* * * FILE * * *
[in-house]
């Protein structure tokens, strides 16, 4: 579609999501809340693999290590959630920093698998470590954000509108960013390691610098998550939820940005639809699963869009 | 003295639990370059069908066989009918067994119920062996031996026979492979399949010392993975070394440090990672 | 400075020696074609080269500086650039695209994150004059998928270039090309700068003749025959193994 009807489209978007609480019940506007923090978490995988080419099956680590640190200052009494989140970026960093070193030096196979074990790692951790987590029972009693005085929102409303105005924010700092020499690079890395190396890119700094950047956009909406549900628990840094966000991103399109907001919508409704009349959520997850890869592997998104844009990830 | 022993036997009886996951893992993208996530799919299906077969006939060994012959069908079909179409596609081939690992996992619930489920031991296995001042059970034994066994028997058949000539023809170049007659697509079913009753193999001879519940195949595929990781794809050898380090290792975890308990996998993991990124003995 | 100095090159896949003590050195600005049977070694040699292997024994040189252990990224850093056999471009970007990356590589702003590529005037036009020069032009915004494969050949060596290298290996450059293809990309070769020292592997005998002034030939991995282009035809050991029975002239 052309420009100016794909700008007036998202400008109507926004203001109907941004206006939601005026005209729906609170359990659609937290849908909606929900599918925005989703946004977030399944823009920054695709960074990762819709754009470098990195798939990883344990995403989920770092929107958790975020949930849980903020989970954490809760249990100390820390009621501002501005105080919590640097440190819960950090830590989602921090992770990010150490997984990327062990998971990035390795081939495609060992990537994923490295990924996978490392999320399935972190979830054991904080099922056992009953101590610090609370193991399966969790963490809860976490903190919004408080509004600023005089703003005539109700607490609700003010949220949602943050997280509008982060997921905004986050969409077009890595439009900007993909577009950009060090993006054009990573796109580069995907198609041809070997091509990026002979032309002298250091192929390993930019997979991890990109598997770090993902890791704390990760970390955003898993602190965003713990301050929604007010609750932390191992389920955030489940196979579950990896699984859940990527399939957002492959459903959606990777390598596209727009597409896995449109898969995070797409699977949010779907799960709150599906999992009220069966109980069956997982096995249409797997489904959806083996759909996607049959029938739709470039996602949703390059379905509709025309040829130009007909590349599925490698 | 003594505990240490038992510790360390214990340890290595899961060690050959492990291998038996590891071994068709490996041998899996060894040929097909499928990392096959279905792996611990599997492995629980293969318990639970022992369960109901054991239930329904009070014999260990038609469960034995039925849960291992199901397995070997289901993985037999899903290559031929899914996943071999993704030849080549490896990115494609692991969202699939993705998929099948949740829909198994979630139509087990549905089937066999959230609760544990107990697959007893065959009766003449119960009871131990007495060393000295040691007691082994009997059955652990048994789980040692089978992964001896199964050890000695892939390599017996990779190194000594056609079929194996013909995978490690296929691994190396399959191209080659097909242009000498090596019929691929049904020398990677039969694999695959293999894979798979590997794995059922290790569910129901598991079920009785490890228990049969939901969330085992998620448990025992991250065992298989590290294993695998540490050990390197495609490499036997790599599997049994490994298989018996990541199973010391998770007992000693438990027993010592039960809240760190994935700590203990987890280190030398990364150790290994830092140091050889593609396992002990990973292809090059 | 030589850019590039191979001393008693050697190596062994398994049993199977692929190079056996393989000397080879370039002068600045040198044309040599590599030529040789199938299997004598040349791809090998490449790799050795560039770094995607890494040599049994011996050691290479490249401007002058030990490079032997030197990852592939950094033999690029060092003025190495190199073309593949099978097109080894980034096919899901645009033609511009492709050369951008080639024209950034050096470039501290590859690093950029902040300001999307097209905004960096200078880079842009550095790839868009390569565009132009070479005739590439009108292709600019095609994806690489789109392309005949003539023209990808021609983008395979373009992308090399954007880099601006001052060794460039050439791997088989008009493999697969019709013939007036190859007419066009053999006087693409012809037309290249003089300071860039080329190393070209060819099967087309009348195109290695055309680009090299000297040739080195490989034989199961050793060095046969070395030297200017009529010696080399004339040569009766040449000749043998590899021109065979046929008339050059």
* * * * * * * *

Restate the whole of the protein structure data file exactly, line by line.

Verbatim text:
[in-house]
């Protein structure tokens, strides 16, 4: 579609999501809340693999290590959630920093698998470590954000509108960013390691610098998550939820940005639809699963869009 | 003295639990370059069908066989009918067994119920062996031996026979492979399949010392993975070394440090990672 | 400075020696074609080269500086650039695209994150004059998928270039090309700068003749025959193994 009807489209978007609480019940506007923090978490995988080419099956680590640190200052009494989140970026960093070193030096196979074990790692951790987590029972009693005085929102409303105005924010700092020499690079890395190396890119700094950047956009909406549900628990840094966000991103399109907001919508409704009349959520997850890869592997998104844009990830 | 022993036997009886996951893992993208996530799919299906077969006939060994012959069908079909179409596609081939690992996992619930489920031991296995001042059970034994066994028997058949000539023809170049007659697509079913009753193999001879519940195949595929990781794809050898380090290792975890308990996998993991990124003995 | 100095090159896949003590050195600005049977070694040699292997024994040189252990990224850093056999471009970007990356590589702003590529005037036009020069032009915004494969050949060596290298290996450059293809990309070769020292592997005998002034030939991995282009035809050991029975002239 052309420009100016794909700008007036998202400008109507926004203001109907941004206006939601005026005209729906609170359990659609937290849908909606929900599918925005989703946004977030399944823009920054695709960074990762819709754009470098990195798939990883344990995403989920770092929107958790975020949930849980903020989970954490809760249990100390820390009621501002501005105080919590640097440190819960950090830590989602921090992770990010150490997984990327062990998971990035390795081939495609060992990537994923490295990924996978490392999320399935972190979830054991904080099922056992009953101590610090609370193991399966969790963490809860976490903190919004408080509004600023005089703003005539109700607490609700003010949220949602943050997280509008982060997921905004986050969409077009890595439009900007993909577009950009060090993006054009990573796109580069995907198609041809070997091509990026002979032309002298250091192929390993930019997979991890990109598997770090993902890791704390990760970390955003898993602190965003713990301050929604007010609750932390191992389920955030489940196979579950990896699984859940990527399939957002492959459903959606990777390598596209727009597409896995449109898969995070797409699977949010779907799960709150599906999992009220069966109980069956997982096995249409797997489904959806083996759909996607049959029938739709470039996602949703390059379905509709025309040829130009007909590349599925490698 | 003594505990240490038992510790360390214990340890290595899961060690050959492990291998038996590891071994068709490996041998899996060894040929097909499928990392096959279905792996611990599997492995629980293969318990639970022992369960109901054991239930329904009070014999260990038609469960034995039925849960291992199901397995070997289901993985037999899903290559031929899914996943071999993704030849080549490896990115494609692991969202699939993705998929099948949740829909198994979630139509087990549905089937066999959230609760544990107990697959007893065959009766003449119960009871131990007495060393000295040691007691082994009997059955652990048994789980040692089978992964001896199964050890000695892939390599017996990779190194000594056609079929194996013909995978490690296929691994190396399959191209080659097909242009000498090596019929691929049904020398990677039969694999695959293999894979798979590997794995059922290790569910129901598991079920009785490890228990049969939901969330085992998620448990025992991250065992298989590290294993695998540490050990390197495609490499036997790599599997049994490994298989018996990541199973010391998770007992000693438990027993010592039960809240760190994935700590203990987890280190030398990364150790290994830092140091050889593609396992002990990973292809090059 | 030589850019590039191979001393008693050697190596062994398994049993199977692929190079056996393989000397080879370039002068600045040198044309040599590599030529040789199938299997004598040349791809090998490449790799050795560039770094995607890494040599049994011996050691290479490249401007002058030990490079032997030197990852592939950094033999690029060092003025190495190199073309593949099978097109080894980034096919899901645009033609511009492709050369951008080639024209950034050096470039501290590859690093950029902040300001999307097209905004960096200078880079842009550095790839868009390569565009132009070479005739590439009108292709600019095609994806690489789109392309005949003539023209990808021609983008395979373009992308090399954007880099601006001052060794460039050439791997088989008009493999697969019709013939007036190859007419066009053999006087693409012809037309290249003089300071860039080329190393070209060819099967087309009348195109290695055309680009090299000297040739080195490989034989199961050793060095046969070395030297200017009529010696080399004339040569009766040449000749043998590899021109065979046929008339050059």